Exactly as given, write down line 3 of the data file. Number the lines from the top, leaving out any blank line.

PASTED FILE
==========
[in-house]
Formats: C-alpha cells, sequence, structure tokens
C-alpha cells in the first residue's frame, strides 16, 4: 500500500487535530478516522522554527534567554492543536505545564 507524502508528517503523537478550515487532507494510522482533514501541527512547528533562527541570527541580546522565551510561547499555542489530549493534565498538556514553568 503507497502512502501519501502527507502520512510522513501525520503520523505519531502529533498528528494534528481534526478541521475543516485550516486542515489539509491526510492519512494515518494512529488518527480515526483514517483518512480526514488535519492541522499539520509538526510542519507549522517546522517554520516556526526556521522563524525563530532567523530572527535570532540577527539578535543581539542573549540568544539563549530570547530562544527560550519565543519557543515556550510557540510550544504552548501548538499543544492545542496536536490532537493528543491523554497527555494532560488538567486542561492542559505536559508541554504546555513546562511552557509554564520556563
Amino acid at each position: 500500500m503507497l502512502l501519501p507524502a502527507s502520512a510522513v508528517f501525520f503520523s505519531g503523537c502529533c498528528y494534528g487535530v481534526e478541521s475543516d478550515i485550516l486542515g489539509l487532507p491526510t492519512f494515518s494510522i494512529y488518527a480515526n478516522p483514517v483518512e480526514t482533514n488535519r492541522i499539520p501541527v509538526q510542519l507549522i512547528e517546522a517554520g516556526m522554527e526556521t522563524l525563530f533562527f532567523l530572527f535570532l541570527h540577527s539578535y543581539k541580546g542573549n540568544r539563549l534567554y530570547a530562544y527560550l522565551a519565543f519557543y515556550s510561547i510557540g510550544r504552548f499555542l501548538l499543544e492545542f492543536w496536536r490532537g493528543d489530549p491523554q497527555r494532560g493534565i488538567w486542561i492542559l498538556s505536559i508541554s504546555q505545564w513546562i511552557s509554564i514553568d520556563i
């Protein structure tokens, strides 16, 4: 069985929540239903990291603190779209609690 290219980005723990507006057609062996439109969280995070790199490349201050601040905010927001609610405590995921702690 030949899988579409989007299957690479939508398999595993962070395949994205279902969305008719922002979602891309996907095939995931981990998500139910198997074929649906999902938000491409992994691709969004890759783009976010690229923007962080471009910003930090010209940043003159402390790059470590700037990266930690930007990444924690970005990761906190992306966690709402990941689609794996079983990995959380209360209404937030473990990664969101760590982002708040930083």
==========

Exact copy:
C-alpha cells in the first residue's frame, strides 16, 4: 500500500487535530478516522522554527534567554492543536505545564 507524502508528517503523537478550515487532507494510522482533514501541527512547528533562527541570527541580546522565551510561547499555542489530549493534565498538556514553568 503507497502512502501519501502527507502520512510522513501525520503520523505519531502529533498528528494534528481534526478541521475543516485550516486542515489539509491526510492519512494515518494512529488518527480515526483514517483518512480526514488535519492541522499539520509538526510542519507549522517546522517554520516556526526556521522563524525563530532567523530572527535570532540577527539578535543581539542573549540568544539563549530570547530562544527560550519565543519557543515556550510557540510550544504552548501548538499543544492545542496536536490532537493528543491523554497527555494532560488538567486542561492542559505536559508541554504546555513546562511552557509554564520556563